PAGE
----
Contouring, a technique previously reserved for runway models and fancy photo shoots, is now becoming part of many women’s daily routines.
You know a trend has taken root when it goes from trend to anti-trend and back again. That’s certainly what’s happened with contouring, the make-up trick that amps up bone structure and definition, turning chubby cheeks into cut-glass cheekbones. Contouring kits are taking up as much shelf space as blushers and bronzers on beauty counters everywhere.
But what is contouring, what can it do for you and, crucially, how do you contour?
Soooo what is it, exactly?
“Contouring is giving shape to an area of the face and enhancing the facial structure through makeup,” says Beau Nelson, Kristen Stewart’s longtime makeup artist. “It’s not supposed to be noticeable—just a subtle definition.”
Did you hear the man? He said subtle. In other words, this is not the time to go dipping your blush brush into some bronzer and adding a brown stripe under your cheeks. It’s all about the artistry—and illusion!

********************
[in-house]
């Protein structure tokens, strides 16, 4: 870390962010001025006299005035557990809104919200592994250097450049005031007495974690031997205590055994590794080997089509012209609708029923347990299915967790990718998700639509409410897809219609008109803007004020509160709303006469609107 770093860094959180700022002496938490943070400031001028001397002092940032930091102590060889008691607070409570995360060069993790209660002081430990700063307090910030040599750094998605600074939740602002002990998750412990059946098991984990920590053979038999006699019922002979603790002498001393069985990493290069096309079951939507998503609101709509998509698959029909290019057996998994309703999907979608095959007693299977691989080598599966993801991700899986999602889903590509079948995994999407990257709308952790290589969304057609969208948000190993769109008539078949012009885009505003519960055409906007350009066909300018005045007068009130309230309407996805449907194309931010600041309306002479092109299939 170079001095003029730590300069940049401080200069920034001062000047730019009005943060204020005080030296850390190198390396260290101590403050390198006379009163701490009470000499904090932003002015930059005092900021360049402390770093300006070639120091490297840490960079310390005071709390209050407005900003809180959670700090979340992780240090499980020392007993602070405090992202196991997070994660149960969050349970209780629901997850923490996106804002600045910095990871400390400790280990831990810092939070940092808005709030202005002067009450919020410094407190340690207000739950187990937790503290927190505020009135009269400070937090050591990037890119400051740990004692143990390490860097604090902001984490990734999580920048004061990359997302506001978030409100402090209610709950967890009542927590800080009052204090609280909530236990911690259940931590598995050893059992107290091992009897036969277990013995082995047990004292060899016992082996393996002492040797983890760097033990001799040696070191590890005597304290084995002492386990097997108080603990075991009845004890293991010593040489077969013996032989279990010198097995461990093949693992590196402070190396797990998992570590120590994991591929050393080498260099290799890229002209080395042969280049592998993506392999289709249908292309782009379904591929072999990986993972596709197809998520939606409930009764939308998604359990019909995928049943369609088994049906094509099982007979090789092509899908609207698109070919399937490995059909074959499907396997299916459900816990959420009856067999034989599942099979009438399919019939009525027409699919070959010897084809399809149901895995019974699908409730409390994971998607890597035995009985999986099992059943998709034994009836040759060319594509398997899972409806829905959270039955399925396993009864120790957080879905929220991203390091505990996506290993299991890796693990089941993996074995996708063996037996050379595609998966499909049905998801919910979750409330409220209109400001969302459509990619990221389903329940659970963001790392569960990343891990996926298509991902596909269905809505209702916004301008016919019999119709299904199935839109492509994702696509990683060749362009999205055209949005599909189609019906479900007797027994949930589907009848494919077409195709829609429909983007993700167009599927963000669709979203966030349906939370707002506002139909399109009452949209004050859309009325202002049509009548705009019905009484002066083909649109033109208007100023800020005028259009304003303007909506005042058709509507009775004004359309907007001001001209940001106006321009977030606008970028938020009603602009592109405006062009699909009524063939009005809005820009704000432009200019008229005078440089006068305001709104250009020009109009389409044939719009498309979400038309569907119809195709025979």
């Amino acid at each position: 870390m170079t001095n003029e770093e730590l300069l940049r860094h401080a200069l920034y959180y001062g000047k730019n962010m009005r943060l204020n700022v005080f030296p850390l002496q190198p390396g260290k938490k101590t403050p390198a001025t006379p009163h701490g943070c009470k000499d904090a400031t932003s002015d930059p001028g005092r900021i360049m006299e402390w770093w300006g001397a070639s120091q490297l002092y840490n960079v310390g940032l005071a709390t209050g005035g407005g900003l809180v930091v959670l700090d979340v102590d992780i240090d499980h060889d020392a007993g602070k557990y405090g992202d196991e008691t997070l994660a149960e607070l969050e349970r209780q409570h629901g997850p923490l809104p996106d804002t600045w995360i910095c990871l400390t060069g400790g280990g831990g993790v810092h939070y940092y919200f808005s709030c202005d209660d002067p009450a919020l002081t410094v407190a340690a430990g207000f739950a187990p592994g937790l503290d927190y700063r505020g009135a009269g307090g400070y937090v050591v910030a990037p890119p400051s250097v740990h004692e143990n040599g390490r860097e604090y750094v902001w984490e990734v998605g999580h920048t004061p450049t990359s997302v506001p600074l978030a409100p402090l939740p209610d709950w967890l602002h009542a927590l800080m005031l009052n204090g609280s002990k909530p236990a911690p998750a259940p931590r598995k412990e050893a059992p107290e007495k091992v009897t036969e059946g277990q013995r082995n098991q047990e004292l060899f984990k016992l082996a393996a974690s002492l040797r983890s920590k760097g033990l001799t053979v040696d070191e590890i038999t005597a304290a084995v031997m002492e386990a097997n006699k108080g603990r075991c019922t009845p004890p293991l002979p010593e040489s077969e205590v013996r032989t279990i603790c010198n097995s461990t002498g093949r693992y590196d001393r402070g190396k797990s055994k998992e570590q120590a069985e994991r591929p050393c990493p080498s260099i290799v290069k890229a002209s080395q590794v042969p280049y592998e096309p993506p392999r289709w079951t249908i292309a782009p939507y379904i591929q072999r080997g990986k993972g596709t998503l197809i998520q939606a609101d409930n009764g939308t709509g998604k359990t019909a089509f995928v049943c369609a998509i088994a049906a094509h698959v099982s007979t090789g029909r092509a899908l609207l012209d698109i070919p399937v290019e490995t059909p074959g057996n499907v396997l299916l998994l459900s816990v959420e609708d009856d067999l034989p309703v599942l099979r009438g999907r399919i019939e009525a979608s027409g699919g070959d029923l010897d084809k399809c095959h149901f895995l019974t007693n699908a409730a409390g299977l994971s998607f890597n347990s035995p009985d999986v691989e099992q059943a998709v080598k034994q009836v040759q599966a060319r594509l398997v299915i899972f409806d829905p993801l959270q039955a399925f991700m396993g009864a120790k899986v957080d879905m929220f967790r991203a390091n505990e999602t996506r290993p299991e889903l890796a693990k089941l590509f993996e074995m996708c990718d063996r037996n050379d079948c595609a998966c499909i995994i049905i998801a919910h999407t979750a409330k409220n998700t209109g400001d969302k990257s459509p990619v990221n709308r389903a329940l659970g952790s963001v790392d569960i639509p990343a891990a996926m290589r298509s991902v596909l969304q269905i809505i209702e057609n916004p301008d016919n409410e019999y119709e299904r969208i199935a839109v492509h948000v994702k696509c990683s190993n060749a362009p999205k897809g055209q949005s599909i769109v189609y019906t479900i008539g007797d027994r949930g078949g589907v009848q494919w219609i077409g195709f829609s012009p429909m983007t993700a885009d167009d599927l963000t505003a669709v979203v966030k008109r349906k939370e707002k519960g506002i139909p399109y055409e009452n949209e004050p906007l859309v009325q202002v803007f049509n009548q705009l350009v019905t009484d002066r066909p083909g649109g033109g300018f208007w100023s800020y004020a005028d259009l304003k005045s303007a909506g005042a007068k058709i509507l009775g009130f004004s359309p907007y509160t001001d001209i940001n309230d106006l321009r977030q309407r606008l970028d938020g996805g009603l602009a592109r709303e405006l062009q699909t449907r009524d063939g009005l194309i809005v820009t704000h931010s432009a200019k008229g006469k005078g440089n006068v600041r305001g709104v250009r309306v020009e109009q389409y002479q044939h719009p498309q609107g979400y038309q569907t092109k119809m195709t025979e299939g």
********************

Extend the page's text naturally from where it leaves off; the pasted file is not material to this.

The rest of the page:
That final question, the issue of getting it right, is in large part why there was such a backlash after the initial excitement. There’s a reason why the origins of contouring are photoshoots and backstage at fashion shows. The bright studio lights of a fashion shoot can knock-out the cheekbones on even the most angular model, hence professional make-up artists drawing them in so they don’t get lost in the flash.
It was a make-up trick that used exaggeration to mimic normal on camera. Then there’s contouring’s drag roots, where a skilled hand can turn a masculine jawline into something that appears feminine.
The new contour doesn’t need to stand-up against a photographer’s flash, and is there really any need to look sculpted on the school run or in the office? Overdoing your contour can make your efforts at sculpting look more like ‘dirt’, as observed by make-up artist Bobbi Brown, while celebrity make-up artist Patti Dubroff commented: “Every day you see girls with poorly blended stripes on their faces.” That’s a look even ‘the supers’ can’t pull off.
Achieving the best contour relies on being subtle, and when your cheekbones look like 80s Duran Duran blusher, you know you’re over doing it. Pare it back and try these tricks from celebrity make-up artist Ciona Johnson-King for subtle, but no less effective contours.